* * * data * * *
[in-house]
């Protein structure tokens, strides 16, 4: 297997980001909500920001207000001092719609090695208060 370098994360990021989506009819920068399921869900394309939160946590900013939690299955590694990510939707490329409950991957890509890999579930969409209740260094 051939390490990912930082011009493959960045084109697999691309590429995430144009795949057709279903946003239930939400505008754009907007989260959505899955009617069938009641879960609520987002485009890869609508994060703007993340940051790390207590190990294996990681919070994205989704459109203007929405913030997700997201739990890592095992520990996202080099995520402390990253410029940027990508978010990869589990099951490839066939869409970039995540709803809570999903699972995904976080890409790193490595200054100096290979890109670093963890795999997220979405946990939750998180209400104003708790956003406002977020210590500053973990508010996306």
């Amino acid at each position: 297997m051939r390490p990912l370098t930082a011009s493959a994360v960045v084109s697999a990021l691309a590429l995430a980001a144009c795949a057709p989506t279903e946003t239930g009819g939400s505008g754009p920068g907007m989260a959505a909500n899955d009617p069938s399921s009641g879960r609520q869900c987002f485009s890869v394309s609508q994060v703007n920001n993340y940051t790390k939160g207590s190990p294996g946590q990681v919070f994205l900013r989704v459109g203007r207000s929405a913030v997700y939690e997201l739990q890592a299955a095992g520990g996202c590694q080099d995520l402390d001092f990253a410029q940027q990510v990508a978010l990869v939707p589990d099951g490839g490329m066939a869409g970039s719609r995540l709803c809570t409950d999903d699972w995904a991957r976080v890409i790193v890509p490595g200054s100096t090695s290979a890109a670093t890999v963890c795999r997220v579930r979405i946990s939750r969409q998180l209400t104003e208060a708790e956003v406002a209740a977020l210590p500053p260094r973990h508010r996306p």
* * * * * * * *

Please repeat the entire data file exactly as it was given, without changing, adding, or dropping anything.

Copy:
[in-house]
């Protein structure tokens, strides 16, 4: 297997980001909500920001207000001092719609090695208060 370098994360990021989506009819920068399921869900394309939160946590900013939690299955590694990510939707490329409950991957890509890999579930969409209740260094 051939390490990912930082011009493959960045084109697999691309590429995430144009795949057709279903946003239930939400505008754009907007989260959505899955009617069938009641879960609520987002485009890869609508994060703007993340940051790390207590190990294996990681919070994205989704459109203007929405913030997700997201739990890592095992520990996202080099995520402390990253410029940027990508978010990869589990099951490839066939869409970039995540709803809570999903699972995904976080890409790193490595200054100096290979890109670093963890795999997220979405946990939750998180209400104003708790956003406002977020210590500053973990508010996306």
């Amino acid at each position: 297997m051939r390490p990912l370098t930082a011009s493959a994360v960045v084109s697999a990021l691309a590429l995430a980001a144009c795949a057709p989506t279903e946003t239930g009819g939400s505008g754009p920068g907007m989260a959505a909500n899955d009617p069938s399921s009641g879960r609520q869900c987002f485009s890869v394309s609508q994060v703007n920001n993340y940051t790390k939160g207590s190990p294996g946590q990681v919070f994205l900013r989704v459109g203007r207000s929405a913030v997700y939690e997201l739990q890592a299955a095992g520990g996202c590694q080099d995520l402390d001092f990253a410029q940027q990510v990508a978010l990869v939707p589990d099951g490839g490329m066939a869409g970039s719609r995540l709803c809570t409950d999903d699972w995904a991957r976080v890409i790193v890509p490595g200054s100096t090695s290979a890109a670093t890999v963890c795999r997220v579930r979405i946990s939750r969409q998180l209400t104003e208060a708790e956003v406002a209740a977020l210590p500053p260094r973990h508010r996306p």